Want a sound and peaceful sleep? Check out these tips
When last did you check out your mattress?
A comfortable bed does not necessarily mean that you are getting the quality sleep you need to feel relaxed and revitalised come morning.
Research shows that we spend approximately a third of our lives sleeping – putting even more emphasis on the quality of your mattress.
But how do you know what mattress to get? Tihara Baker, relationship manager for Engel & Volkers Southern Africa, shares the following tips:
Check the lifespan of the mattress
Each mattress is unique and can last for as long as it is cared for. If the mattress is well taken care of, it could easily last up to seven to 10 years. However, this is merely dependent on its maintenance and use.
Trust best brands for longest lifespan
It is impossible to give a generic answer as to what brand of mattress will have the longest lifespan and be the best for you. It is very much based on the type of mattress you prefer or require due to health reasons and your own personal comfort preference. Well-known brands include Simmons, Cloud Nine and Sealy.
Trust the best type for longest lifespan
Any mattress that is used more frequently will have a shorter lifespan. You could buy a cheaper mattress for the spare room, as it will be used less, and buy a good quality for the main bedroom as it needs to last longer. As a basic rule of thumb: air and innerspring have the shortest lifespan, memory foam offers mid-length durability, while latex types are known to last the longest. However, you need to keep in mind that it will still need to be taken care of and cleaned regularly to ensure optimal a longer lifespan.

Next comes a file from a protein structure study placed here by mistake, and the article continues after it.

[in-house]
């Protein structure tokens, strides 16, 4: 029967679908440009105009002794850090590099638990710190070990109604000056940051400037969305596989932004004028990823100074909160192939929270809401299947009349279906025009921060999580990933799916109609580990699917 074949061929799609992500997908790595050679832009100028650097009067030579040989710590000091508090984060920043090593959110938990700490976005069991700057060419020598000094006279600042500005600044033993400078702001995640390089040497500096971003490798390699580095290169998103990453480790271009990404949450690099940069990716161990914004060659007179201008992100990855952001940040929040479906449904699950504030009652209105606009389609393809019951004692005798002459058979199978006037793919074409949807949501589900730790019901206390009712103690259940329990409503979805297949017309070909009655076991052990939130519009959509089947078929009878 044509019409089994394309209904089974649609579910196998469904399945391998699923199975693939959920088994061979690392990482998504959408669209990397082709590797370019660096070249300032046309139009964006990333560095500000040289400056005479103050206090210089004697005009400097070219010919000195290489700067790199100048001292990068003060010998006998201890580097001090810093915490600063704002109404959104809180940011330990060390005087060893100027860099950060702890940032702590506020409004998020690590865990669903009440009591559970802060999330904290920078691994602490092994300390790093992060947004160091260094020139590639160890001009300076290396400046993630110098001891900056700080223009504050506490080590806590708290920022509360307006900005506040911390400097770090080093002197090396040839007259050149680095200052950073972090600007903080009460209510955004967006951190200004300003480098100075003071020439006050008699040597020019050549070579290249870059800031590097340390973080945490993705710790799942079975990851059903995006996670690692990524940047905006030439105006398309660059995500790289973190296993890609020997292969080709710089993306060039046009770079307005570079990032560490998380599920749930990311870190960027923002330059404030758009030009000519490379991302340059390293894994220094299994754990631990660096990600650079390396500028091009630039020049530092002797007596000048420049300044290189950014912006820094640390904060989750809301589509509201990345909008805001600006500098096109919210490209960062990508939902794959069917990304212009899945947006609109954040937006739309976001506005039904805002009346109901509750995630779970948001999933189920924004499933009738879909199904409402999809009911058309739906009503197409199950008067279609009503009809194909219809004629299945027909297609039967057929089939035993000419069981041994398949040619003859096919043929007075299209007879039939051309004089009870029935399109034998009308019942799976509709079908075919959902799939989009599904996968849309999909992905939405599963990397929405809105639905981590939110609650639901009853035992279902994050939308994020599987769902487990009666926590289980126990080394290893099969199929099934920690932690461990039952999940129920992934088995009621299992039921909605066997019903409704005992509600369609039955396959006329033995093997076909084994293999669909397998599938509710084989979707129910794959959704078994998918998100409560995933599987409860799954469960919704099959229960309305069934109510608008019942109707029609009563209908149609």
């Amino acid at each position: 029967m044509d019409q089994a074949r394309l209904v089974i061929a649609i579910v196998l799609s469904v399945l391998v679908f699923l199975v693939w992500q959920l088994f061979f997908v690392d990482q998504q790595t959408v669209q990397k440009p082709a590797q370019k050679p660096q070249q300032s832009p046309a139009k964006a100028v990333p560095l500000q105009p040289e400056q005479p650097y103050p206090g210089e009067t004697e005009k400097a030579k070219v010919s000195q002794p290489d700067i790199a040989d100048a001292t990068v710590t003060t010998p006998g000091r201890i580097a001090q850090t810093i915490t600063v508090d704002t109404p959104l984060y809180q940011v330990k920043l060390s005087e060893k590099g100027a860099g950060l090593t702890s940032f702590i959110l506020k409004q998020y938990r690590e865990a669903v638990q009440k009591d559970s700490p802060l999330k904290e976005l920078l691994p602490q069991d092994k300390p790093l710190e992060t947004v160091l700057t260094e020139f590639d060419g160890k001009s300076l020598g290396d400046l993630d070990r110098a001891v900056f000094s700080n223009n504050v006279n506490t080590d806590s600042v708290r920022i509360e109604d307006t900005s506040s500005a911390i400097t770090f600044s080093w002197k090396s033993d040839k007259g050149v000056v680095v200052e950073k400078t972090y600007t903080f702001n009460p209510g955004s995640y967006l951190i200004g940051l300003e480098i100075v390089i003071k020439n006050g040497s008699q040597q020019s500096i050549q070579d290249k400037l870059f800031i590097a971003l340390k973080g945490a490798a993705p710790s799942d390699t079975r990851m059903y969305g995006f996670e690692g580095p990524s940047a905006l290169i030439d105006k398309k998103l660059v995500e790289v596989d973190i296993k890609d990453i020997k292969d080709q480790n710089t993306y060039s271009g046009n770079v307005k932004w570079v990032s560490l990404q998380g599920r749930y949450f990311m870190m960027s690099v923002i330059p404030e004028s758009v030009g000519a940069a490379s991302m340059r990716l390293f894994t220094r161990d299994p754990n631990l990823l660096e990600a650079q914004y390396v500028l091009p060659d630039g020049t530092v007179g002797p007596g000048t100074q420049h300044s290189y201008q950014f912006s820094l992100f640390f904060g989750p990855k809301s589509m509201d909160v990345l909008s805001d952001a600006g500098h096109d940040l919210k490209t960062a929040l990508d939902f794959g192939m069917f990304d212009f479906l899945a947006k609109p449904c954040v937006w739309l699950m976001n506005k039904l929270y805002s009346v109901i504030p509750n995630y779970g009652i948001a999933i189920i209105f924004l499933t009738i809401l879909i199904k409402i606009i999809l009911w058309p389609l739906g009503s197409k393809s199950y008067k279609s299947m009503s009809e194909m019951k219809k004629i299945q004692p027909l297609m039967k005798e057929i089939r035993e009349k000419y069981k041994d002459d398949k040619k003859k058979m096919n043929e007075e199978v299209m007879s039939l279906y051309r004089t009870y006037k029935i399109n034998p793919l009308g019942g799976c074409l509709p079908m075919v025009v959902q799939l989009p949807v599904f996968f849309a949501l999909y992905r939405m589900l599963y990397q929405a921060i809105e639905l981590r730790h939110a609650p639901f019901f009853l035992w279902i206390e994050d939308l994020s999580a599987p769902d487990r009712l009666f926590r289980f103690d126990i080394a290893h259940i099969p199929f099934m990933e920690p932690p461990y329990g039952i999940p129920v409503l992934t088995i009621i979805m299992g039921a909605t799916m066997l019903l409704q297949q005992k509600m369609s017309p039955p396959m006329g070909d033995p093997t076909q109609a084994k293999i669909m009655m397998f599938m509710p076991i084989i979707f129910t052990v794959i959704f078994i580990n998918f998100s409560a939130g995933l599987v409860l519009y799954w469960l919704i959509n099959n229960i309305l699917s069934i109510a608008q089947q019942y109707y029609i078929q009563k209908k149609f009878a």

Take care of your mattress
– Read the instructions
Most manufacturers provide specific information on how to care for your mattress. Follow their guidelines and understand what the limits are for optimal results and save yourself from spending extra money in the future.
– Protect your mattress
Mattress protectors are the best way to keep your mattress free from dust mites, bacteria, bed bugs and to create waterproof barriers. These covers are great – especially when potty-training kids and for people who tend to sweat in their sleep – to ward off bacteria getting through to the mattress as they are simple to remove and wash.
– Beds are not trampolines
If you or your kids want to use your bed as a trampoline, this will seriously damage your mattress. Jumping on the mattress can do a lot of damage to its coil unit, comfort layers and foundation. The mattress will become too soft and compressed in no time at all and will leave you with a creaky and sagging surface.
– Know where to sit